Commissioner of Taxation Chris Jordan has claimed public interest immunity against a Senate order that would have required the ATO to publish a list of businesses with a turnover of more than $10 million who were recipients of the JobKeeper wage subsidy.
The Senate order, moved by independent senator Rex Patrick, would have also compelled the commissioner to reveal how much these businesses received and how much they had moved to repay.
Mr Jordan, however, failed to comply with the order, arguing that revealing such details would undermine public confidence in the ATO’s ability to keep tax information confidential.
“Requiring disclosure of protected taxpayer information to the Parliament will harm the public interest by undermining public confidence in the commissioner’s ability to keep taxation information confidential and the administration of the tax system beyond the administration of the Coronavirus Economic Response Package more generally,” said Mr Jordan in his reply to the Senate.
“That harm outweighs any public interest in disclosing the information in a public forum, including through parliamentary processes.”
Mr Jordan said that roughly 10,000 businesses — including public and private companies, sole traders, and partnerships and trusts — would have made the list and argued that there was insufficient time to advise them that their information was going to be disclosed.
“We are mindful of the gravity of the order of the Senate,” Mr Jordan said.
“However, we are concerned to ensure that the Senate is fully cognisant of the potential and serious implications for taxpayer confidentiality and confidence in providing information to the commissioner, not just in the immediate case, but as a general precedent, in making such an order.”
Senator Patrick rejected the claim, stating that tax information had not been sought.
“The information the Senate is asking for is not related to an employers’ business or taxation information, it is related to the amount of public money they were provided,” Senator Patrick said.
“In that respect, it is no different to grant money or the total amount of money received under a government contract, which is already published information.”
Senator Patrick pointed to the fact that JobKeeper has attracted copious amounts of criticism and controversy since it was revealed that some companies received the wage subsidy and went on to book major profits, when that was not what the measure was intended for.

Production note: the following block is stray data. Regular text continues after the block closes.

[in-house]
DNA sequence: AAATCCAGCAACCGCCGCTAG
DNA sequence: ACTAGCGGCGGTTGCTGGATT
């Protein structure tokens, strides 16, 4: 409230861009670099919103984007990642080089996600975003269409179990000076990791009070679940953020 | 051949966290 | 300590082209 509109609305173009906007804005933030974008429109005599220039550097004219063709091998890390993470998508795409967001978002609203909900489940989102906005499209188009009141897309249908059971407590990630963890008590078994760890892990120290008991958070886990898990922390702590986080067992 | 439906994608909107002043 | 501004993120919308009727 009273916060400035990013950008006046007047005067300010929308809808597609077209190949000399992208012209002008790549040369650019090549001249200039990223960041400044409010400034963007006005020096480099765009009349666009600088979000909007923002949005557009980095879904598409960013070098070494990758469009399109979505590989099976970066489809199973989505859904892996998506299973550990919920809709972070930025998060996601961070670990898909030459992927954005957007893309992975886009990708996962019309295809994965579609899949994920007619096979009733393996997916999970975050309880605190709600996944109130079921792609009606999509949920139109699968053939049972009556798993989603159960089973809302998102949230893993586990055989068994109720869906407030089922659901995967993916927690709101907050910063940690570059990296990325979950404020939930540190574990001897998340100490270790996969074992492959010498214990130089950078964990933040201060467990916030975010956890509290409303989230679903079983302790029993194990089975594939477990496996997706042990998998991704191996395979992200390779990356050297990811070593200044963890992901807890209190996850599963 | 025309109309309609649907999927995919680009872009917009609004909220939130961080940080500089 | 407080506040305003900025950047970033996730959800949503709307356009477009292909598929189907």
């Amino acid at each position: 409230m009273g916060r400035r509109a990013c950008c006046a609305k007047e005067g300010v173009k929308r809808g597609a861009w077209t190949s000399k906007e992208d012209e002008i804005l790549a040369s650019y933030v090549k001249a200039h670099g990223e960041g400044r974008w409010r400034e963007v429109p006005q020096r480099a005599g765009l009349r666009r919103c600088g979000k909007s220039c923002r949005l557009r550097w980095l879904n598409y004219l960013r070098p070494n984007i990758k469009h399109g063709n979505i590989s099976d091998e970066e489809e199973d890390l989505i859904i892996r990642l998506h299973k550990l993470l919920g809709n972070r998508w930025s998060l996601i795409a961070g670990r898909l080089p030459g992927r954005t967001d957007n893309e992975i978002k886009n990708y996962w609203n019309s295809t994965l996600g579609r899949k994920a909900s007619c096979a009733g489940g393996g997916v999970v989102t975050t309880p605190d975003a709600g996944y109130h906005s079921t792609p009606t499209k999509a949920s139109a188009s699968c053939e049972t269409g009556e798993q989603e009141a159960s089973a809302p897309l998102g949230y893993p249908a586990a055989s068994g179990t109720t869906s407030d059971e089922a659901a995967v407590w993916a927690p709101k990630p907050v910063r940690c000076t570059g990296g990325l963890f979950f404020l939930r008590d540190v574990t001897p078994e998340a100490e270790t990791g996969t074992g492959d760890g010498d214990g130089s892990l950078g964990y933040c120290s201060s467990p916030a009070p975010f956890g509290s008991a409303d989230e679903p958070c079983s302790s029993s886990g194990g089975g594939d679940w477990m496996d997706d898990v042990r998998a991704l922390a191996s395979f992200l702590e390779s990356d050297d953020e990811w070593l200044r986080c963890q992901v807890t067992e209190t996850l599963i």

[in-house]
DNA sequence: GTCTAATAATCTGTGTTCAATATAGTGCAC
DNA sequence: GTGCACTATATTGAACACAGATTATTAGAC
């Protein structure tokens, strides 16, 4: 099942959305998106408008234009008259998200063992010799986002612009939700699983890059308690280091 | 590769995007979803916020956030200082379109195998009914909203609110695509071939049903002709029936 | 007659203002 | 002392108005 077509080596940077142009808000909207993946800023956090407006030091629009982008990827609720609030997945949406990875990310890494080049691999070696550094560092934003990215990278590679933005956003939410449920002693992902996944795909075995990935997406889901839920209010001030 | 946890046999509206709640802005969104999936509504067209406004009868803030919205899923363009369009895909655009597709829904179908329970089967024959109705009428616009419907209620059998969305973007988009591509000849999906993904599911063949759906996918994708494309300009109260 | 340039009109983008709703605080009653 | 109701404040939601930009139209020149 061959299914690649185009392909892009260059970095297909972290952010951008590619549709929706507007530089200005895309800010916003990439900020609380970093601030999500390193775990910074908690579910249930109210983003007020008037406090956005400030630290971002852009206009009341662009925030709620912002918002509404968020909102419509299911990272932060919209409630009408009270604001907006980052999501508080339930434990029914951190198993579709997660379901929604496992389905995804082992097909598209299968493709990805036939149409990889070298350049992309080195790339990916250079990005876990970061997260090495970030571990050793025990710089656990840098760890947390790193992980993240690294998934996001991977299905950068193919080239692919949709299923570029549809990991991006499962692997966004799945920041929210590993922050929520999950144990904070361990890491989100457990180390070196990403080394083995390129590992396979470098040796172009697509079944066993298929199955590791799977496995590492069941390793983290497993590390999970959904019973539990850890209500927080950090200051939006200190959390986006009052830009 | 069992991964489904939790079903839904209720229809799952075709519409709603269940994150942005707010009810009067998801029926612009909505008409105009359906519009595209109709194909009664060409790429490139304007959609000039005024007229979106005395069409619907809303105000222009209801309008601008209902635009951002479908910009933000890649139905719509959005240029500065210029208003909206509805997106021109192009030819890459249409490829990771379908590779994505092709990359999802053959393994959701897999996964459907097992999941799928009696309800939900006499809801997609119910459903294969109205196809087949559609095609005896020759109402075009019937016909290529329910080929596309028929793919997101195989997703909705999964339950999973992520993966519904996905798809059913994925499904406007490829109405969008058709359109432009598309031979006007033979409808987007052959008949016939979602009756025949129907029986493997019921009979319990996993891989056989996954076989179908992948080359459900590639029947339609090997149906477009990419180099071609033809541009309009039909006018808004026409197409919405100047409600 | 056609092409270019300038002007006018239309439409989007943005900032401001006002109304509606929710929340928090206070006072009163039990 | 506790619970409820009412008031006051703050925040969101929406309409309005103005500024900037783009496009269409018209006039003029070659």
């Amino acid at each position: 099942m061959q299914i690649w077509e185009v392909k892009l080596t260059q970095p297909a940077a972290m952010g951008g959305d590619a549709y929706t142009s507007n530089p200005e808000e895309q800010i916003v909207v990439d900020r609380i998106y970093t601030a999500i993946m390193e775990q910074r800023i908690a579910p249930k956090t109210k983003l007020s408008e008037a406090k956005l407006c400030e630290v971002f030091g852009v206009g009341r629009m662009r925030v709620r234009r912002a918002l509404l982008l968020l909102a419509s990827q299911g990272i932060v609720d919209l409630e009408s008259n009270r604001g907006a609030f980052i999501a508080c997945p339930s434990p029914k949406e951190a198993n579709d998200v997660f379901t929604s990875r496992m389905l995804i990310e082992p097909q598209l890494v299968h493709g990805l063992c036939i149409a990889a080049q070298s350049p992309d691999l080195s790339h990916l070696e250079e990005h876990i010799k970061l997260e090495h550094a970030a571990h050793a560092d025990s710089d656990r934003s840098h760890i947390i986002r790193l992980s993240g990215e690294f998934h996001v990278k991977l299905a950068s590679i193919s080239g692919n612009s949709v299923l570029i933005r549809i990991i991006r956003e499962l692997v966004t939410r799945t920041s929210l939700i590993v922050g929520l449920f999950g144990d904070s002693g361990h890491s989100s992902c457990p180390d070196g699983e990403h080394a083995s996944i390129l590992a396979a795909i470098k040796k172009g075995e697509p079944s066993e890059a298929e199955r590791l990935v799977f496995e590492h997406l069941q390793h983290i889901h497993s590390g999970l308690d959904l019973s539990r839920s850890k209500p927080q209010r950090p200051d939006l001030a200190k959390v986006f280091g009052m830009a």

“There is huge controversy around the abuse of the JobKeeper scheme, a program set up to assist struggling businesses during the pandemic,” Mr Patrick said.
“JobKeeper was a wage subsidy scheme for businesses significantly affected by COVID-19. And yet some businesses took it, improved their profits and then paid larger dividends to their shareholders and bonuses to their executives.”
Senator Patrick has now called on the Senate to reject Mr Jordan’s public interest immunity claim and to compel the commissioner to comply fully with the order by 4.30pm on 26 August.
He said that the employers who didn’t use the subsidy to maximise profits should take no issue with the list’s publication — only those that rorted it.
“Those employers that used the money in a manner consistent with the intent of the JobKeeper program need not be concerned in any way by the proposed disclosure, only those that rorted the system,” Senator Patrick said.
The House of Representatives last week batted away key transparency amendments to the Treasury Laws Amendment (COVID-19 Economic Response No. 2) Bill 2021, which would have forced businesses to reveal key details related to the amount of JobKeeper payments they had received, and whether they had moved to repay it.
The amendments, tabled by Mr Patrick, would have seen the names of businesses with a turnover of more than $10 million that received JobKeeper published on the ATO’s website, along with the number of employees they received the subsidy for and the total amount of support received.
The Senate voted to pass the bill and the amendment before it returned to the House of Representatives, where it was rejected.
The attempted amendments emerge off the back of a groundswell of calls for more transparency around the recipients of substantial government support, and mimic a similar system in New Zealand, where company details are made publicly available.
In New Zealand, where the government spent $12.35 billion on its JobKeeper equivalent, as much as $673 million — or 5.45 per cent — has been voluntarily repaid. Comparatively, in Australia, where only $225 million of the $89.3 billion shelled out for JobKeeper has been repaid, the rate is far lower at just 0.25 of a percentage point.
“The New Zealand government publishes the names of employers who received a wage subsidy payment and how much they were paid,” Senator Patrick said.
“If the employer fully repaid the money, their name was removed from the published list. Transparency had an effect and is something we should do here.”